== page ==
Determining Load Horsepower, Wiring, and Breaker Size for Safe and Efficient Installations

07-13-2013 | Controls

“Let's just oversize the motor and we can run it lightly loaded—that will save us some money and be easier on the motor.”

By Randy Barnett

Fluke iFlex™ Flexible Current Probe
Run a Fluke iFlex™ Flexible Current Probe around a single conductor. Or, you can center the jaws of a clamp meter around a single conductor.

This is a false belief among some who select and install motors. Properly sizing motors for a given load results in driving loads more efficiently, saving energy, and saving dollars. Motors typically are most efficient when they are 90 % to 95 % loaded. Just because a motor says "25 Hp" on the nameplate does not mean the motor is producing twenty-five horsepower as it operates. The motor may be producing quite a bit less depending on the load requirements. If the motor constantly runs at these reduced horsepower requirements money is being wasted and you should consider replacing it with a correctly sized motor.

Additionally, sizing of conductors and the fuses or circuit breaker supplying that motor are based upon the full load current rating of the motor, how often it is expected to operate, and other factors. Installing larger conductors and breakers than needed is a wasted expense. It is also important to realize that even at low horsepower requirements a motor still draws a relatively large amount of current. For example, a motor operating under no load at all still draws about 50 % of its rated current.

When you replace a motor, match the motor to the job

When replacing motors it is important to match the motor to the job. In addition to selecting the proper voltage, phase (three phase or single phase), design letter, and code letter, be sure to select the proper horsepower rating. If the motor has been replaced previously, or is running a pump, fan, or other equipment that was not sized as part of an entire system by the OEM, you may not be selecting the right size motor. Taking some basic voltage and current readings to estimate your own horsepower requirements will provide you with a more efficient system.

Such information is valuable when conducting an energy study. If the motor load varies 90 % or less from full load for extensive amounts of time, the application may be right for a variable speed drive and, thus, significant savings. For instance, if motor horsepower requirements can be reduced with a variable speed drive to decrease motor speed to 90 % of the motor's full rated speed, then energy consumption is reduced to 73 % of what is required for full-speed operation. Just another reason to know the load requirements of your equipment!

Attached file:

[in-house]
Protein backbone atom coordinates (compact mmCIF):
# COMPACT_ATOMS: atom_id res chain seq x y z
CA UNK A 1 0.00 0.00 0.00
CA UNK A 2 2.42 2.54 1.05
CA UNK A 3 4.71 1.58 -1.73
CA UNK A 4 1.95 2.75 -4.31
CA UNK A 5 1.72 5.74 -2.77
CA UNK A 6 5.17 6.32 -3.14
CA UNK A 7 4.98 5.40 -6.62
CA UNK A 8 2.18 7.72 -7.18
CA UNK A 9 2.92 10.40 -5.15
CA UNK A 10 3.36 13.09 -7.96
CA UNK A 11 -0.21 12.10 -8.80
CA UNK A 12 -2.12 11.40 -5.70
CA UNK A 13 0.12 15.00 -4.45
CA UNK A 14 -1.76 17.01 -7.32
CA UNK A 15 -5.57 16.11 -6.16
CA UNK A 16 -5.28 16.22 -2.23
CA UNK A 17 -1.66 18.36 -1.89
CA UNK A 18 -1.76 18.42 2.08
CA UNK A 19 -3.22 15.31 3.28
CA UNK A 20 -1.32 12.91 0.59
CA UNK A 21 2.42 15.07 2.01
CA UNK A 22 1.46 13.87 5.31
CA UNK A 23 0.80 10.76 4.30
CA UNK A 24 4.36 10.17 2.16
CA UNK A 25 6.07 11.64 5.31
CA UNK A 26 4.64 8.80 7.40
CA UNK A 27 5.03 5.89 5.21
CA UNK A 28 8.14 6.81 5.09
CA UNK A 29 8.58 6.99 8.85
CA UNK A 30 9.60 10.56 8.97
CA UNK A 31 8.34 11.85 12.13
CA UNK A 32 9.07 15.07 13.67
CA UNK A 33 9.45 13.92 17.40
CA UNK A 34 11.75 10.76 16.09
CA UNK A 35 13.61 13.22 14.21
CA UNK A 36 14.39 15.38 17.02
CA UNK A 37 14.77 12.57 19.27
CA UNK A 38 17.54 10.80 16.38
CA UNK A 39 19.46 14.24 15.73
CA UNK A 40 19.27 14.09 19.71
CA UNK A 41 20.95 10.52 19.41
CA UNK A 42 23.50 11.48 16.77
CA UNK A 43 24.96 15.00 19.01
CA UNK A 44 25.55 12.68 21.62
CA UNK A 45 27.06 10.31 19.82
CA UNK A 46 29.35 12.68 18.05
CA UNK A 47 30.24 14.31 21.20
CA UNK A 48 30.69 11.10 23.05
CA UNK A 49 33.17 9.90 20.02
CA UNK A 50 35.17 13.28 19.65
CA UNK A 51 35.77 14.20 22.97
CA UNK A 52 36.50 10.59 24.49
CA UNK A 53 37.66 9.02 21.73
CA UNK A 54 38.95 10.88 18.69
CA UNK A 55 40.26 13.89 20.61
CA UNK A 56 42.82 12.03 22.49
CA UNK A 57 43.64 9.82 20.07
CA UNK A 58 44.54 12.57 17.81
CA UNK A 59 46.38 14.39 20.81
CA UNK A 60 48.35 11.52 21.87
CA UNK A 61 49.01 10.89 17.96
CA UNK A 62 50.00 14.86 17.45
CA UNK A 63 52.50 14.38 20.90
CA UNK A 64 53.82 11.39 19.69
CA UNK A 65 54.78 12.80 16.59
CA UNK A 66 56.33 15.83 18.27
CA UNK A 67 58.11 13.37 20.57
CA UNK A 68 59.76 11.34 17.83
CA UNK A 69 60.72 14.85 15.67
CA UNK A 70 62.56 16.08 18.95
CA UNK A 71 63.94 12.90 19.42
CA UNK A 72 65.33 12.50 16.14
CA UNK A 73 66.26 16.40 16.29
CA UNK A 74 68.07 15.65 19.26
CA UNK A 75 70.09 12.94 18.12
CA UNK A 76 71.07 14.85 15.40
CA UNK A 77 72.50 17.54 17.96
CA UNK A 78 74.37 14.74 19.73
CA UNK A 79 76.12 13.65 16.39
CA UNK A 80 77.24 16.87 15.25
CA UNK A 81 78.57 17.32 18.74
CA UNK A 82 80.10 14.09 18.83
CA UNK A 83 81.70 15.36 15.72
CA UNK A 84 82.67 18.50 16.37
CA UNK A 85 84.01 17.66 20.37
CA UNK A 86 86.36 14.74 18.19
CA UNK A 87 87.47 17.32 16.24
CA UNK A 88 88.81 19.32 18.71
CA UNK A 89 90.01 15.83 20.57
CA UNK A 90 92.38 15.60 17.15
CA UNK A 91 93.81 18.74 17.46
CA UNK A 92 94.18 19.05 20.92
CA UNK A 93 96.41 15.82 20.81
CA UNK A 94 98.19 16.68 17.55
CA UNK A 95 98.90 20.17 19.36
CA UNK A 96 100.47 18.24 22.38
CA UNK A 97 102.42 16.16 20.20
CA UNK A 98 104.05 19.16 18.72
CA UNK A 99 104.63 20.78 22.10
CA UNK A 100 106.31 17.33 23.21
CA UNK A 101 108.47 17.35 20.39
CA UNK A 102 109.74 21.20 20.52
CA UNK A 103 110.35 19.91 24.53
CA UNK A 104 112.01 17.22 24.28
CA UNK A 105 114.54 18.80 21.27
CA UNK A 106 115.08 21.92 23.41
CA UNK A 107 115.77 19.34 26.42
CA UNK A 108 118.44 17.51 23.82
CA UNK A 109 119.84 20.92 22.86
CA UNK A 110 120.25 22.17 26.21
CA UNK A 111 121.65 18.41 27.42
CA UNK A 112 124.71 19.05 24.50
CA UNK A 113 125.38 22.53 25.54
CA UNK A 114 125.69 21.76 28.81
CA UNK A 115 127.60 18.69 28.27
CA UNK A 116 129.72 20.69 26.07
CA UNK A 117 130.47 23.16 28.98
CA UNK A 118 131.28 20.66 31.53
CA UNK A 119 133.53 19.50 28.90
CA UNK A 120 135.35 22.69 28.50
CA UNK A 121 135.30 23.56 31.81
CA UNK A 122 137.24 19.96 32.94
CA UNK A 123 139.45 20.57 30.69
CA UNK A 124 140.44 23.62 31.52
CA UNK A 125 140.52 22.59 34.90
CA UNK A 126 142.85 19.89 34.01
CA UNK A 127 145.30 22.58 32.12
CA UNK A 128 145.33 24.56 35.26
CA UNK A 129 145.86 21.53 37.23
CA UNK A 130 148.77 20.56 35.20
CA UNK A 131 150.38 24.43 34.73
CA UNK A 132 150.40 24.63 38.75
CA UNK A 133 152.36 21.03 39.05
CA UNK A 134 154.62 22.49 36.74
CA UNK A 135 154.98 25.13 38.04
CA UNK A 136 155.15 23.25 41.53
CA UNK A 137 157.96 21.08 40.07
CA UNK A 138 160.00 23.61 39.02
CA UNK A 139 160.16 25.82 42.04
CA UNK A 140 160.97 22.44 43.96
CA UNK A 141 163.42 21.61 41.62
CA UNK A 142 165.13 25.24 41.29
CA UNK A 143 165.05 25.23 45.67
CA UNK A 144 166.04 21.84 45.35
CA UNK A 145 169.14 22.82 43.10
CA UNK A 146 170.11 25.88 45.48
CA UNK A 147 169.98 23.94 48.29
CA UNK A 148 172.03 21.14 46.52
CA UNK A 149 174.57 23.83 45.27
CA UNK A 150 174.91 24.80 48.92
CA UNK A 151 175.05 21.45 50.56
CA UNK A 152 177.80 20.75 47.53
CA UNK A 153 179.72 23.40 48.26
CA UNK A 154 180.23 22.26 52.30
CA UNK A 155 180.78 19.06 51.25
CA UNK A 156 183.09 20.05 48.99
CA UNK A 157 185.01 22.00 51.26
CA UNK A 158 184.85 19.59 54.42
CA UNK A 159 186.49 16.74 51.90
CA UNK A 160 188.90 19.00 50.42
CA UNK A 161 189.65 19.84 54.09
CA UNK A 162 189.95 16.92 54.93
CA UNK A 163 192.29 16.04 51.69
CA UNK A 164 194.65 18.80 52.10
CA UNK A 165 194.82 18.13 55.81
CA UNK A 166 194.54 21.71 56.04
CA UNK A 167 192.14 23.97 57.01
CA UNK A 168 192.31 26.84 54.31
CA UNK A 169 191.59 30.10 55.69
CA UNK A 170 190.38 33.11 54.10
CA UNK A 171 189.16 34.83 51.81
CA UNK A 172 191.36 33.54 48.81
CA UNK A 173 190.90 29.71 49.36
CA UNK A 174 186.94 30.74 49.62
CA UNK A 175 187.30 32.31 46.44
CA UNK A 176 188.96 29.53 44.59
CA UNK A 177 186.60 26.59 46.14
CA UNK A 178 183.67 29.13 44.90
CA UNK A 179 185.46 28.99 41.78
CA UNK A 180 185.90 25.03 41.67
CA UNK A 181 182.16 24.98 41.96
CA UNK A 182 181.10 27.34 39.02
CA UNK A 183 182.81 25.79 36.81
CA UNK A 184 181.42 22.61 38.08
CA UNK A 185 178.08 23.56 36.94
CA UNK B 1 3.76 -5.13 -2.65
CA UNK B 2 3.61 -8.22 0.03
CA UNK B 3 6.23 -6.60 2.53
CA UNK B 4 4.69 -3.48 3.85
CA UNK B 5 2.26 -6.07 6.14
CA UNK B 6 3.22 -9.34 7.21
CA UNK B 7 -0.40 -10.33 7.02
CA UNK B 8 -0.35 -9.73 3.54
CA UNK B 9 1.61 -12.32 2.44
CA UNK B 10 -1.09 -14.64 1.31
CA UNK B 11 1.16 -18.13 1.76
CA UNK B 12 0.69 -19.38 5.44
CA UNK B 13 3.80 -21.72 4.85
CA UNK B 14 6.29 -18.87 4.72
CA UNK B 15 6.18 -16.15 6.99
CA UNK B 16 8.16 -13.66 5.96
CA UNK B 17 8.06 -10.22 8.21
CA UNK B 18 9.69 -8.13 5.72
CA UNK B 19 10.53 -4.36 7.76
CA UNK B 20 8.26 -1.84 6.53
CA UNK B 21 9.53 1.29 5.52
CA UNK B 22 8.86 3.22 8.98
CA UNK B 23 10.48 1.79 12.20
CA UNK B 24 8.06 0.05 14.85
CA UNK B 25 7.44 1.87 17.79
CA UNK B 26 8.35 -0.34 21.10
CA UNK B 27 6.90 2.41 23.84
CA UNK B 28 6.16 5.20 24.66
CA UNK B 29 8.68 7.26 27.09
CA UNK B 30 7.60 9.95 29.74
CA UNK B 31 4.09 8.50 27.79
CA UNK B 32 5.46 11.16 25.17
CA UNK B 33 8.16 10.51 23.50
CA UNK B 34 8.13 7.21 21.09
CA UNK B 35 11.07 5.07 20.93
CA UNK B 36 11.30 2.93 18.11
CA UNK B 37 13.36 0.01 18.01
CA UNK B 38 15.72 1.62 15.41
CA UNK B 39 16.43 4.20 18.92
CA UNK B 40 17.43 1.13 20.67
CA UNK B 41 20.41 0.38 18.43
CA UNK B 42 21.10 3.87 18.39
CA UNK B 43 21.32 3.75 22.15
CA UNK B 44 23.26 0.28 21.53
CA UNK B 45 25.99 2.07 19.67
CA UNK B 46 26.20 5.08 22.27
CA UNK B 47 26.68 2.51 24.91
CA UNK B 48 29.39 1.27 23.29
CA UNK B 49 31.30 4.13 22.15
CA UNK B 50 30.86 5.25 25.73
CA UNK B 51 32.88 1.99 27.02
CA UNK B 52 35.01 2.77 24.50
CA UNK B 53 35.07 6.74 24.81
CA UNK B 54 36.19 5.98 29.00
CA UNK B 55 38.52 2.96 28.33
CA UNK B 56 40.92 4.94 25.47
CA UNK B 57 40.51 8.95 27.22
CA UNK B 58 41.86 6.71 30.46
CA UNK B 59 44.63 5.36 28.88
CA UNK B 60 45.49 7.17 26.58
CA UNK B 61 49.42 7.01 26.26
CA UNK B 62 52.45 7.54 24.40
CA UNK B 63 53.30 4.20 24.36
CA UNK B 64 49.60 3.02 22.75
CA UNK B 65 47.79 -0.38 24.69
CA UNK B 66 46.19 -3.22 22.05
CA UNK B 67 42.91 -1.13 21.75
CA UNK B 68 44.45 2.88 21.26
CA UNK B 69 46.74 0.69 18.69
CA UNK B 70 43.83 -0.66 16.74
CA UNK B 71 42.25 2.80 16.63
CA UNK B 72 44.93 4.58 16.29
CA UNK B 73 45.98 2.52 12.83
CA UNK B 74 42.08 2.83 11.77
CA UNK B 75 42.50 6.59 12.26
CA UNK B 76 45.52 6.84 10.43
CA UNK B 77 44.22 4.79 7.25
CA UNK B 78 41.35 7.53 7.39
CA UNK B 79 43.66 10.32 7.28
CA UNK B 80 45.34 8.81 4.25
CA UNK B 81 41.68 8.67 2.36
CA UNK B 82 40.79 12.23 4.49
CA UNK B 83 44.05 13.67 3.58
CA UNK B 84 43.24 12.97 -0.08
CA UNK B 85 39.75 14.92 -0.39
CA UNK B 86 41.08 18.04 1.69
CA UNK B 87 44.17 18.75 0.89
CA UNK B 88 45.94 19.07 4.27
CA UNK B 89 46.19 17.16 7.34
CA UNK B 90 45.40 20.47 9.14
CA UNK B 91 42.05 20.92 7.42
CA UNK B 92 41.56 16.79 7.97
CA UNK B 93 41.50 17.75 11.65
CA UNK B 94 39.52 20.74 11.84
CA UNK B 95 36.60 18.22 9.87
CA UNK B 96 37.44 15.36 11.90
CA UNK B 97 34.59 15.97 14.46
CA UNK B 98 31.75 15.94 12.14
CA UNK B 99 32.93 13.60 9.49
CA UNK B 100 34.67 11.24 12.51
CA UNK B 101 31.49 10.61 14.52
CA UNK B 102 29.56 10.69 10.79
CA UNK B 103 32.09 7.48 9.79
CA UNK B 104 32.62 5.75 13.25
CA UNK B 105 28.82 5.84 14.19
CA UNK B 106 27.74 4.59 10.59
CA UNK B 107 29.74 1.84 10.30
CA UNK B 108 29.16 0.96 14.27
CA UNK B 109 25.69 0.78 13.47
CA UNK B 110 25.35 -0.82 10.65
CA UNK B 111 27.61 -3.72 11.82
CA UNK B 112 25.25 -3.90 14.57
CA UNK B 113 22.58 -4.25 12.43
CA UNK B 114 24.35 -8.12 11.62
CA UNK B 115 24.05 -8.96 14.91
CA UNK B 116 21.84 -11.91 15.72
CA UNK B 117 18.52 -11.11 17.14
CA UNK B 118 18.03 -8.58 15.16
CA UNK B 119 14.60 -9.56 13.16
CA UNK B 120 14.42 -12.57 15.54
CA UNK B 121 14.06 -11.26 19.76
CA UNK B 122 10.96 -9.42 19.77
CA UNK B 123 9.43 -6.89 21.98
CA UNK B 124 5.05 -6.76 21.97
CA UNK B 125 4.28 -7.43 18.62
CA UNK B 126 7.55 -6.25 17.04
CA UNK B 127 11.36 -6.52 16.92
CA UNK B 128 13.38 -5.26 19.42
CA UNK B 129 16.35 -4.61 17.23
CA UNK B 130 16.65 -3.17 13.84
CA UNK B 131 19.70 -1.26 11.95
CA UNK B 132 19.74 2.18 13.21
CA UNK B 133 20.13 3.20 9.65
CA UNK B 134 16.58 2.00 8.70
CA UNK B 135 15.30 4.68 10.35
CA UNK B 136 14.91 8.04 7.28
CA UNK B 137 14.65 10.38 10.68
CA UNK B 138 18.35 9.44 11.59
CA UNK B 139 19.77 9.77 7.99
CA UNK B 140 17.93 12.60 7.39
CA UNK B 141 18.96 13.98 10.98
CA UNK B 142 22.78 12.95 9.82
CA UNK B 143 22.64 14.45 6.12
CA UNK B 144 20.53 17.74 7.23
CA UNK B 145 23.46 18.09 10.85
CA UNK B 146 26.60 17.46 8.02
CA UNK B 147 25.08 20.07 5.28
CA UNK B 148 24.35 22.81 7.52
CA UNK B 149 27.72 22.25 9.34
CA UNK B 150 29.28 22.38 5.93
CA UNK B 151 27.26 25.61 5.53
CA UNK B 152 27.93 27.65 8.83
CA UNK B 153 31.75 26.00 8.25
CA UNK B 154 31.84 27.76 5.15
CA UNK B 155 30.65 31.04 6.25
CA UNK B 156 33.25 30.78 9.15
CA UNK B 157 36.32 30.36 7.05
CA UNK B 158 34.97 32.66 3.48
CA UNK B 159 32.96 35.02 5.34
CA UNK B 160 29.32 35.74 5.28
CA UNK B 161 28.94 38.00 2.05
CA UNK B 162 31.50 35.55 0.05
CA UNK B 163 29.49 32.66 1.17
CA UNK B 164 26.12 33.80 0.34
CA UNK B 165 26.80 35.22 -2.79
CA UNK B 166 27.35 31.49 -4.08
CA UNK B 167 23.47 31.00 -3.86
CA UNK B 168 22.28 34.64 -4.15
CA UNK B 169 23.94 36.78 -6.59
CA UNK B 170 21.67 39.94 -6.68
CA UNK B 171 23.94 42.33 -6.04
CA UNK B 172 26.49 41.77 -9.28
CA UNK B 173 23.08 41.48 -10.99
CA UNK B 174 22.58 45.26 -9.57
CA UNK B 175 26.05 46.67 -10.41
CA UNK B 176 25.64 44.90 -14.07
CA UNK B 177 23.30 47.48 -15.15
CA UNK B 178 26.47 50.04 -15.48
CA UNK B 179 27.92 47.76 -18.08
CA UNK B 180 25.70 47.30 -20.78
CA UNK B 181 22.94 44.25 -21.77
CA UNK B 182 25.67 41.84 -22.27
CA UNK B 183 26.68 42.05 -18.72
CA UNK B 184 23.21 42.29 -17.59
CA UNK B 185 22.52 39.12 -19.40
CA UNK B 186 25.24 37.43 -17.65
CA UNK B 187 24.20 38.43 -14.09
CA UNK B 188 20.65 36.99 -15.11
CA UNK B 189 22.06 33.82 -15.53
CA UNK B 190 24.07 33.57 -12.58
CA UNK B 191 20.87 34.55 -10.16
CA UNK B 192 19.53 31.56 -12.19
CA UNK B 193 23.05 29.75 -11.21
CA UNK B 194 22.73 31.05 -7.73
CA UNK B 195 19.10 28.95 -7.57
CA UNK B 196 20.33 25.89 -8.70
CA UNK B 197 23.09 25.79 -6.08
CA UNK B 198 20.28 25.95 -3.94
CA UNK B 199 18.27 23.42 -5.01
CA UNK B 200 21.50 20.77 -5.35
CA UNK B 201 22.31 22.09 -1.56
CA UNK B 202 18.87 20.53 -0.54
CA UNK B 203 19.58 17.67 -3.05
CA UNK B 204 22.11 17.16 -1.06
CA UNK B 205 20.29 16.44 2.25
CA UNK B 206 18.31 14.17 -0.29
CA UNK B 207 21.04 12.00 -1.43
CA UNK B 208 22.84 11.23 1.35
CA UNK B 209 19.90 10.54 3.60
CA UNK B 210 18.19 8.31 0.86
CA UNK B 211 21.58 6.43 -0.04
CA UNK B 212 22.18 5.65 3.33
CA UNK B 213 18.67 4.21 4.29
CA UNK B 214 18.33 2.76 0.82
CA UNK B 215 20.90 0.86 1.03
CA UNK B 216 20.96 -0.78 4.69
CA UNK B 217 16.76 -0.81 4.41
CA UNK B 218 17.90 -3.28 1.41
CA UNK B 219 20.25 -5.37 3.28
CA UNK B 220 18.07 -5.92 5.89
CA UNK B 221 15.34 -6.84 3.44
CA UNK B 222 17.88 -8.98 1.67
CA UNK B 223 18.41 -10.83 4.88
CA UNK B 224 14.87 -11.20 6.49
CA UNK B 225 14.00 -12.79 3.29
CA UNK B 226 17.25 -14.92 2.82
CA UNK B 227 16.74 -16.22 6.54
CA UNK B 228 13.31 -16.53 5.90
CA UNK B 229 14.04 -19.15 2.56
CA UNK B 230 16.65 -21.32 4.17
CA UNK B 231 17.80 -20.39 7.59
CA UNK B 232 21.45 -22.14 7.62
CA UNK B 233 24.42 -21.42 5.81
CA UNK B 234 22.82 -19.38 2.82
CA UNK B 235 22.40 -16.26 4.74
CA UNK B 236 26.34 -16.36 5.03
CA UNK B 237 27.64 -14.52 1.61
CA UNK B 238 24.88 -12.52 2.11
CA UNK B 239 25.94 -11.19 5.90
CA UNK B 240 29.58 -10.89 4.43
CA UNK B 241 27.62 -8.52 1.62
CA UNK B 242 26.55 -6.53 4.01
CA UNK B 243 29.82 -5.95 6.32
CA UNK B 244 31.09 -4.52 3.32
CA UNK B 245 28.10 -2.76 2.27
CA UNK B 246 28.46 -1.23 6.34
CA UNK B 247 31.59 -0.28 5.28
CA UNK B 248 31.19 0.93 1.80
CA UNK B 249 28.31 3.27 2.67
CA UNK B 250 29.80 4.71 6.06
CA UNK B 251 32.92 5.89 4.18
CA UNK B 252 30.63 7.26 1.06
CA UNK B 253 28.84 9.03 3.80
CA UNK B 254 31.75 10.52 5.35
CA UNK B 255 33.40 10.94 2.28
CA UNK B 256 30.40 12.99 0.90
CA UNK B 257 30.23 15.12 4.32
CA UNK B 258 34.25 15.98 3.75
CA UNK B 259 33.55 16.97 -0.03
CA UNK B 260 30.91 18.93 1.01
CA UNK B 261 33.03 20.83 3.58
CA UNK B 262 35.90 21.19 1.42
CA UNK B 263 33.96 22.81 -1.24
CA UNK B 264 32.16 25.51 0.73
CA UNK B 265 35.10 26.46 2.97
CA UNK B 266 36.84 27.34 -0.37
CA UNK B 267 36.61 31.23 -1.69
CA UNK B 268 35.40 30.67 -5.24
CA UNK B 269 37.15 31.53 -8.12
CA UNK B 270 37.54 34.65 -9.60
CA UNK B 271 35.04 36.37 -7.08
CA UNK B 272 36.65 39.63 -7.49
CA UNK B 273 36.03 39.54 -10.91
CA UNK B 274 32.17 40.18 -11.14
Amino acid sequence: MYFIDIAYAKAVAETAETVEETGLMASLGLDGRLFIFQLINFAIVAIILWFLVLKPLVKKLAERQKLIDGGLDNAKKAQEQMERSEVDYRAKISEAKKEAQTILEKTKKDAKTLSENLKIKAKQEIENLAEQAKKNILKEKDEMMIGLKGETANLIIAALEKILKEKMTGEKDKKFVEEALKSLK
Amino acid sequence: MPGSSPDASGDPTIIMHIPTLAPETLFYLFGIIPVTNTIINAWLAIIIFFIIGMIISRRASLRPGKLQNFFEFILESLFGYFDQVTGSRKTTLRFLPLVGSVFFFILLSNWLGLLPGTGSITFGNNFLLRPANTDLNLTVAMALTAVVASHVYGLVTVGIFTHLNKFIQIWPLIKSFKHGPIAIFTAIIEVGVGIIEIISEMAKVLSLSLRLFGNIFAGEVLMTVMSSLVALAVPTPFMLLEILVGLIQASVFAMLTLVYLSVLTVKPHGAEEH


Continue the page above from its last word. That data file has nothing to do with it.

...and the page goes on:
In some cases the motor may be overloaded, drawing more than its rated current. Whether it is bad bearings, a misaligned shaft or other maintenance issues, or just excessive load on the motor, one detrimental effect is occurring for sure: excessive heat is being produced in the windings. Heat deteriorates insulation and is the leading cause of motor failure. While properly sized and installed overloads will trip the motor at typically 115 % to 125 % of the full load current value on the nameplate, the heat developed during this time is sure to shorten motor life.

Determining actual motor horsepower

Motor running current and voltage values should be measured and recorded on a routine basis as part of a preventive maintenance program. Use this formula to estimate motor horsepower: Horsepower (hp) = Voltage x Amerage x % EFF x power factor x 1.73/746. (Refer to diagram below for details.)

Use this formula to estimate motor horsepower

Horsepower (hp) = Voltage x Amperage x % EFF x power factor x 1.73/746


Voltage is the average of the three voltages measured: (A-B + A-C + B-C)/3

Amperage is the average current of the three phase measured: (A+B+C)/3

% EFF is motor efficiency per motor nameplate

Power factor is the ratio of true power (kW) to apparent power (kVA). In the absence of power factor measurement tools, a rule of thumb is to estimate power factor at 0.85

1.73 is a constant used when calculating three-phase power

746 is the constant for converting watts to horsepower (746 watts = 1 Hp)

Example: How much horsepower is a 25 hp motor producing at 472 volts and drawing an average of 20 amps per phase with a motor nameplate marking of 90 % efficiency?

Horsepower (hp) = Voltage x Amperage x % EFF x power factor x 1.73/746

= 472V x 20A x 0.90 x 0.85 x 1.73/746 = 17 Hp